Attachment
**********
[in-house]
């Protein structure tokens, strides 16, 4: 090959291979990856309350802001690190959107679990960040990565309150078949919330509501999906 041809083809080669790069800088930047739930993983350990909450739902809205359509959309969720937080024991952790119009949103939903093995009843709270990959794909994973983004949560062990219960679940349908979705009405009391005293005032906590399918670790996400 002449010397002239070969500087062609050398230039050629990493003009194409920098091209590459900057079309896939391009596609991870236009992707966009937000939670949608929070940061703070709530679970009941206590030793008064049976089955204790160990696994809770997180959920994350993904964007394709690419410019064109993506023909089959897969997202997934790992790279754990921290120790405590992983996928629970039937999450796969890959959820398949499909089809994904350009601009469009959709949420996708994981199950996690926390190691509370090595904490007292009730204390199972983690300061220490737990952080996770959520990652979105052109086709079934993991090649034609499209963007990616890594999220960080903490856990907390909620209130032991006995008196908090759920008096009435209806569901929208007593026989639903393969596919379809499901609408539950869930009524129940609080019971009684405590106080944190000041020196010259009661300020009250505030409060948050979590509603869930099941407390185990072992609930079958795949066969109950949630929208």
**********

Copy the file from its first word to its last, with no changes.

[in-house]
């Protein structure tokens, strides 16, 4: 090959291979990856309350802001690190959107679990960040990565309150078949919330509501999906 041809083809080669790069800088930047739930993983350990909450739902809205359509959309969720937080024991952790119009949103939903093995009843709270990959794909994973983004949560062990219960679940349908979705009405009391005293005032906590399918670790996400 002449010397002239070969500087062609050398230039050629990493003009194409920098091209590459900057079309896939391009596609991870236009992707966009937000939670949608929070940061703070709530679970009941206590030793008064049976089955204790160990696994809770997180959920994350993904964007394709690419410019064109993506023909089959897969997202997934790992790279754990921290120790405590992983996928629970039937999450796969890959959820398949499909089809994904350009601009469009959709949420996708994981199950996690926390190691509370090595904490007292009730204390199972983690300061220490737990952080996770959520990652979105052109086709079934993991090649034609499209963007990616890594999220960080903490856990907390909620209130032991006995008196908090759920008096009435209806569901929208007593026989639903393969596919379809499901609408539950869930009524129940609080019971009684405590106080944190000041020196010259009661300020009250505030409060948050979590509603869930099941407390185990072992609930079958795949066969109950949630929208």